Latest sentence offers R Kelly the prospect of being freed from jail one day

The verdict, delivered in a courtroom in Kelly’s hometown of Chicago, means Kelly could get out of prison alive when he’s about 80 years old.

Prosecutors had asked Judge Harry Leinenweber to sentence him to 25 years – and only serve it after he served the first 30-year sentence he was given in New York last year.

“The nature of this offense is appalling,” said Judge Leinenweber, explaining the 20-year sentence. He noted that Kelly’s sexual abuse victims would suffer from his crimes for the rest of their lives.

R Kelly’s defense attorney Jennifer Bonjean welcomed the ruling (AP Photo/Matt Marton, File)©Matt Marton

At the same time, he accepted defense arguments that Kelly might not even make it to 80, so handing him a consecutive long sentence instead of allowing him to serve all but a year of it at once didn’t make much sense.

“He has a life expectancy of not much more,” the judge said. “He is 56 years old.”

Kelly’s defense attorneys hailed the verdict as a victory, and some of the singer’s fans cheered outside the courtroom.

Kelly remained standing, eyes downcast, as Judge Leinenweber explained what was sometimes a difficult sentence to follow.

He appeared to show some emotion as a representative read a statement written by “Jane”, one of his accusers and key prosecution witnesses.

“I was brainwashed by Robert and a sex slave,” Jane’s testimony reads. “It almost killed me.”

Kelly made no statement in court ahead of the sentencing decision and took the advice of his attorney, Jennifer Bonjean, to remain silent while they appealed his convictions from both Chicago and New York.

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“It’s the right result,” Ms. Bonjean said. “The judge was reasonable. He, I think, considered both sides and was fair in the end.”

R Kelly is already serving 30 years in prison for racketeering (AP Photo/Matt Marton, File)©Matt Marton

US Attorney in Chicago John Lausch admitted that prosecutors were disappointed that Kelly did not receive another prison sentence.

But he added: “Twenty years is a significant sentence and we are glad it was handed down in this case.”

The judge said early in the hearing that he did not accept the government’s contention that Kelly used fear to solicit underage girls for sex, a decision that was important in deciding whether Kelly’s current term should be significantly extended.

“The whole theory of personal hygiene (the government) was kind of the opposite of fear of physical harm,” the judge told the court.

R. Kelly’s uncle, Gregory Preston, left, and other family members speak to reporters after the sentencing (AP Photo/Charles Rex Arbogast)© Charles Rex Arbogast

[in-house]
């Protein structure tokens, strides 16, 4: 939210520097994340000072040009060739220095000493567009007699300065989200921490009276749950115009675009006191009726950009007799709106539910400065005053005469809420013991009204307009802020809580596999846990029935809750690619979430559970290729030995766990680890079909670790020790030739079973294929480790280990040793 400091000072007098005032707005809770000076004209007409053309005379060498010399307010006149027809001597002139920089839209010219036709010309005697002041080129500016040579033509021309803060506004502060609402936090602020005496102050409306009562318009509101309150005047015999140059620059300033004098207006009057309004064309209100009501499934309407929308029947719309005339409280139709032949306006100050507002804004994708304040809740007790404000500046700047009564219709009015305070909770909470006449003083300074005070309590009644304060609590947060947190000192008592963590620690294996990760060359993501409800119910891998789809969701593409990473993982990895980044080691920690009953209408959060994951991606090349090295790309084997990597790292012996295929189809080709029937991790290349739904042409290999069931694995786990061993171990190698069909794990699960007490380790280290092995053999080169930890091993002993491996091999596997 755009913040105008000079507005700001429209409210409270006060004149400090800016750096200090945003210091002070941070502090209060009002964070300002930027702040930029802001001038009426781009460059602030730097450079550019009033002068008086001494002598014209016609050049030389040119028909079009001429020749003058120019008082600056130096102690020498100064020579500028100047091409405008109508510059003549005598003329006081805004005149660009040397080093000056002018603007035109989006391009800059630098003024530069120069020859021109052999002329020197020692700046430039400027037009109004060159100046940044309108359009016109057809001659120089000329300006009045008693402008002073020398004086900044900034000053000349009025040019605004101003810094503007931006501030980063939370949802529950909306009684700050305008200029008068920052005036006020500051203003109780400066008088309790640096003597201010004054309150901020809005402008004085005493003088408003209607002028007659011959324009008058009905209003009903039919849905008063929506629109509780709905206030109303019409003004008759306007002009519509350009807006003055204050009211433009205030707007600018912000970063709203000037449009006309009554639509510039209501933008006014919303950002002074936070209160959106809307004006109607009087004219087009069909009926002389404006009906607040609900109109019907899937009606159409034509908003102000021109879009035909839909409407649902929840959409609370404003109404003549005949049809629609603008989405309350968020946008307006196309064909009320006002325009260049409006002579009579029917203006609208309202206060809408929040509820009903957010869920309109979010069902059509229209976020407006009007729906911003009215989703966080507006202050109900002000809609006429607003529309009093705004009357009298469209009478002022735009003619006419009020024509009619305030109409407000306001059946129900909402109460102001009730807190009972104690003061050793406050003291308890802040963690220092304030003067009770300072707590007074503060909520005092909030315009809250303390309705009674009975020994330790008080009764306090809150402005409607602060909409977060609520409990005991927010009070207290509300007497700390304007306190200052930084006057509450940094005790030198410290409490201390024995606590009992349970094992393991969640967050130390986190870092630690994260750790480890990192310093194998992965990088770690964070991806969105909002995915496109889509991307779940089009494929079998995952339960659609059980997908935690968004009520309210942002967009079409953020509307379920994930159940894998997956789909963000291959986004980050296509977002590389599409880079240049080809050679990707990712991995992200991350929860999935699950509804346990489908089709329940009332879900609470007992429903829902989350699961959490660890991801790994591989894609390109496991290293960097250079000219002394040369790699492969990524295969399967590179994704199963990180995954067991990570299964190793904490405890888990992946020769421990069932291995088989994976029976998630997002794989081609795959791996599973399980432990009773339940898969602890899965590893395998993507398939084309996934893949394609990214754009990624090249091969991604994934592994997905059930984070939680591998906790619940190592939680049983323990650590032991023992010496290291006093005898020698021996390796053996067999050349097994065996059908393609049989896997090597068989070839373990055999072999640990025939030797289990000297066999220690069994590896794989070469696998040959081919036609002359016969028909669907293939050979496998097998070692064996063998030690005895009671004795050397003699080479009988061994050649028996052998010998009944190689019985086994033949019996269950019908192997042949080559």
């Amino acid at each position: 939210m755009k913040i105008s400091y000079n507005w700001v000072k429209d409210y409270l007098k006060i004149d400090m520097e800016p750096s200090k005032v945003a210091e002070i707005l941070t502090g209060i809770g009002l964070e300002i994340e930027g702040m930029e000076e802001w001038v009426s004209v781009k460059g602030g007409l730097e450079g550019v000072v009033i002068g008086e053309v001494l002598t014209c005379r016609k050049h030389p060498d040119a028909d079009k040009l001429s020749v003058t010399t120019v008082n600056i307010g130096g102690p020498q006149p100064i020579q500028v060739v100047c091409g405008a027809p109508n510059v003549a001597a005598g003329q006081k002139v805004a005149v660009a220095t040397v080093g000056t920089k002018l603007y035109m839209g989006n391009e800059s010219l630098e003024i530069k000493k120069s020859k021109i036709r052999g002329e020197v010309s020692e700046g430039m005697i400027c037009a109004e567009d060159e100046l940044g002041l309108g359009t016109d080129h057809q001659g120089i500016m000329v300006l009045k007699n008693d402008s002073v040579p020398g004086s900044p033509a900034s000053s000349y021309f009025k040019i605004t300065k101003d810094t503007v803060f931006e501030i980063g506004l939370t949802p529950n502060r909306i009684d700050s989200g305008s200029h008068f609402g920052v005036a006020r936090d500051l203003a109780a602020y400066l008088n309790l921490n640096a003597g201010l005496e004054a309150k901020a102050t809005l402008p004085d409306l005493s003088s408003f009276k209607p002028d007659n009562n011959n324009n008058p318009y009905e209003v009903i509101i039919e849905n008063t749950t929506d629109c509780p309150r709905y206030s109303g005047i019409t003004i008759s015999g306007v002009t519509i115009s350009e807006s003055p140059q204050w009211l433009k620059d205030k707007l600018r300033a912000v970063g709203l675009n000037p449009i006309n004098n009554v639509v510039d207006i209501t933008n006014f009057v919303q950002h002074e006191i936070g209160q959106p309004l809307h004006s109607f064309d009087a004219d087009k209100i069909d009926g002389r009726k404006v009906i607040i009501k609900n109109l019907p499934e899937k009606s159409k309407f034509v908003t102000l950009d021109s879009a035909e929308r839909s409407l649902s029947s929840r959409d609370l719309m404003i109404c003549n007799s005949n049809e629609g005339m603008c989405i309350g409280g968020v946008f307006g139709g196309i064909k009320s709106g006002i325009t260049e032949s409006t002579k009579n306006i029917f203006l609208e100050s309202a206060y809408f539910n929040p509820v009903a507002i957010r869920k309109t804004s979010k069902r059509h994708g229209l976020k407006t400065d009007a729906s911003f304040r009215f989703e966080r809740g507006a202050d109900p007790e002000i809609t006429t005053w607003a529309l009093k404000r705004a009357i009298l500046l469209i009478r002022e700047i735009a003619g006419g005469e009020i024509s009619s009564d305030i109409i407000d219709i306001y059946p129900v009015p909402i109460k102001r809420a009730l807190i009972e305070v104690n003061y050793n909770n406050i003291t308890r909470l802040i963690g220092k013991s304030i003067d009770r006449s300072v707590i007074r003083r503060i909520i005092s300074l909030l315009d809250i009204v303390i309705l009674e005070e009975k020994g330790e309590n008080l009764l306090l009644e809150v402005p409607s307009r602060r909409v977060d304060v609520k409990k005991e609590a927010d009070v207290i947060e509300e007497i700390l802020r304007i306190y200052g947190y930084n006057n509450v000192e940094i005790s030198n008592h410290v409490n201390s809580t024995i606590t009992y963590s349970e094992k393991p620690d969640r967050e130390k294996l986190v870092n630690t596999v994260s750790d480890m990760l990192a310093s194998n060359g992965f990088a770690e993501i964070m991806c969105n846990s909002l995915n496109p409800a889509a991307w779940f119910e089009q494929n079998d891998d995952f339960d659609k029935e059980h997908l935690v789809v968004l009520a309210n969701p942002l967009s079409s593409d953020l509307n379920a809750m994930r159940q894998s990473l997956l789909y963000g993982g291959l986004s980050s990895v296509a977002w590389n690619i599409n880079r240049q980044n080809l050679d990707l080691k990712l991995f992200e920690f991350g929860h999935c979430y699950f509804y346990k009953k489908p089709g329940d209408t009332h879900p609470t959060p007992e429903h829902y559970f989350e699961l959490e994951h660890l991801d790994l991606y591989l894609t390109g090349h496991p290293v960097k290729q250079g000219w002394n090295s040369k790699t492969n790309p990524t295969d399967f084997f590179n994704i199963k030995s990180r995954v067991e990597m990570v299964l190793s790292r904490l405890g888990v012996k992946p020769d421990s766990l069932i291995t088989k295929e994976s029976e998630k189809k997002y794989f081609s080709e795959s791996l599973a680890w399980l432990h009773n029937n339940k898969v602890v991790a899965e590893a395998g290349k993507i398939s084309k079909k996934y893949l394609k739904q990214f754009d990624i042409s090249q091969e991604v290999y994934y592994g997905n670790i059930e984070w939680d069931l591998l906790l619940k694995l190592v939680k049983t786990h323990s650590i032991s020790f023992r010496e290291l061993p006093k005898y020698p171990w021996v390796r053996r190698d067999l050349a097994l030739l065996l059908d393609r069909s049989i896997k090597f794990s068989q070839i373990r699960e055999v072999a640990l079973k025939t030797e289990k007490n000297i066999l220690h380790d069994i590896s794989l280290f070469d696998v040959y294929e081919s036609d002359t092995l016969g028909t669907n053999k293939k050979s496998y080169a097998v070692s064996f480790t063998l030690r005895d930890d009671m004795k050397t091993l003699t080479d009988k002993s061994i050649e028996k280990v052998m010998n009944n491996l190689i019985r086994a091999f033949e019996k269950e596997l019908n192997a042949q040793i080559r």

“It was the fear of lost love, lost affection (from Kelly)”. It just doesn’t seem to me that it leads to the fear of physical harm.”

Two of Kelly’s accusers asked the judge to punish him severely.

“If you have your virginity taken by a pedophile at 14 – your life is never yours,” Jane’s statement said.

Another accuser, using the pseudonym “Nia,” approached Kelly directly in court. Voice trembling, Nia spoke vigorously and said Kelly would repeatedly point out her alleged flaws while he was abusing her.

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“Now you’re here — because there’s something wrong with you,” she said. “You will no longer be able to harm children.”

A Chicago jury last year convicted Kelly on six of 13 counts: three of manufacturing child pornography and three of seducing a minor into sex.

Prosecutors were not convicted on the marquee charges: that Kelly and his then-executive director successfully rigged his state child pornography trial in 2008.

Kelly rose from poverty in Chicago to become one of the biggest R&B stars in the world. Known for his hit song “I Believe I Can Fly” and sex-inspired songs like “Bump n’ Grind,” he sold millions of albums even after allegations of his abuse of girls became public in the 1990s.

Prosecutors described Kelly as “a serial sexual predator” who used his fame and fortune to capture, sexually abuse, and then discard adoring fans.

Assistant US Attorney Jeannice Appenteng urged the judge to keep Kelly in prison “for the rest of his life.”

Kelly’s abuse of children is particularly appalling, she said Thursday, because he “created a memorial” to his abuse by filming victims, including Jane.

Ms Appenteng told the court Kelly “used Jane as a sex prop, a thing” to produce pornographic videos.

But Ms Bonjean has accused prosecutors of offering a “embellished narrative” to get the judge to join the government’s “bloody campaign to make Kelly a symbol of the #MeToo movement”.

The singer has suffered enough, including financially, Ms Bonjean said. She said his worth was once close to $1 billion (£840million) but he is “penniless now”.

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Given his age and current sentence of 30 years, Ms Bonjean said sentencing Kelly to an additional 25 years was “exaggerated”.

“It’s symbolic,” she said. “Why? Because it’s R Kelly.”

Shortly before Kelly was re-arrested on Thursday, he asked that he not be placed under suicide watch because constant scrutiny by guards “is inherently cruel” and “creates mental health problems,” Ms Bonjean said.

“He expected it,” she told the judge. “Mr. Kelly isn’t suicidal.”


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